By Paul Riegler
NEW YORK—Without much fanfare, officials inaugurated the new Long Island Rail Road concourse inside the James A. Farley Post Office Building in what is soon to be a reimagined Penn Station.
The new concourse is the first phase of the Moynihan Station project. The second phase will consist of a new train hall in the renovated Farley Building that includes a skylighted atrium approximately the size of the Main Hall of Grand Central Terminal, a new Metropolitan Lounge for Acela passengers, new shops, and a waiting area with high-top tables and charging points.
The project is expected to be completed by December 2020 and will serve Amtrak passengers in addition to those traveling on the LIRR.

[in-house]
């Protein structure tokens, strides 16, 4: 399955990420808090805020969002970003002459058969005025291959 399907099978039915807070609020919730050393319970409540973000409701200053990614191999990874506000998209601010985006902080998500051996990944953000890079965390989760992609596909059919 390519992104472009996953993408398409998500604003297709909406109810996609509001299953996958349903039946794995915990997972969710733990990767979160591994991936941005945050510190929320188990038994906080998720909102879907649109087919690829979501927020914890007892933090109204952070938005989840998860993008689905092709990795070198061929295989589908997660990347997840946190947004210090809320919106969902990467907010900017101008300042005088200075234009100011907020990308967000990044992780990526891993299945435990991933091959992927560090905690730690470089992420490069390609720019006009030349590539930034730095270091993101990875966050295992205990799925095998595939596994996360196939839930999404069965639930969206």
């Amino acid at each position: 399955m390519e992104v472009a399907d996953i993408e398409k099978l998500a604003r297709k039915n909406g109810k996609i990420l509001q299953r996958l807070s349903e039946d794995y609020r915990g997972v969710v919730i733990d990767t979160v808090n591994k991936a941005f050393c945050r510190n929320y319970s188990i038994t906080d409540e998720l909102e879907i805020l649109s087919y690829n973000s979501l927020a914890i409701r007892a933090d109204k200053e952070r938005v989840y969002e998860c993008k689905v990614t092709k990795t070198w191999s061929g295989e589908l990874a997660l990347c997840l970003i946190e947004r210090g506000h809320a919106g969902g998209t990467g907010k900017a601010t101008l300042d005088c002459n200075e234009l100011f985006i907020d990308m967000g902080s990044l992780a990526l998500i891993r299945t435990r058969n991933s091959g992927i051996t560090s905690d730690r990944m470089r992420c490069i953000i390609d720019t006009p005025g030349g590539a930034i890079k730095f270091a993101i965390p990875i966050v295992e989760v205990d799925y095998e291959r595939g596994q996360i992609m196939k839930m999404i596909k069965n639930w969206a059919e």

Located directly across the street from the current, and rather dilapidated, Penn Station at the intersection of Eighth Avenue and West 33rd Street, the new terminal features an ambience not seen in this part of the city since the original Penn Station was razed in 1962. It is bright, airy, perhaps even cheerful. The signage is modern and stands in stark contrast to the rest of Penn Station.
The classical century-old Post Office Building was designed by the same architecture firm, McKim, Mead, and White, as the original, iconic Pennsylvania Station. Its monumental façade on Eighth Avenue was meant to match the colonnade of the firm’s 1910 Pennsylvania Station building that, at the time, faced it across the avenue.
Penn Station, which is also the terminal for New Jersey Transit, serves more than 600,000 passengers per day. It is the busiest transportation facility in the Western Hemisphere and has 21 tracks fed by seven tunnels. Owned by Amtrak, it is at the center of the Northeast Corridor, a passenger rail line linking New York with Boston, Philadelphia, and Washington, D.C.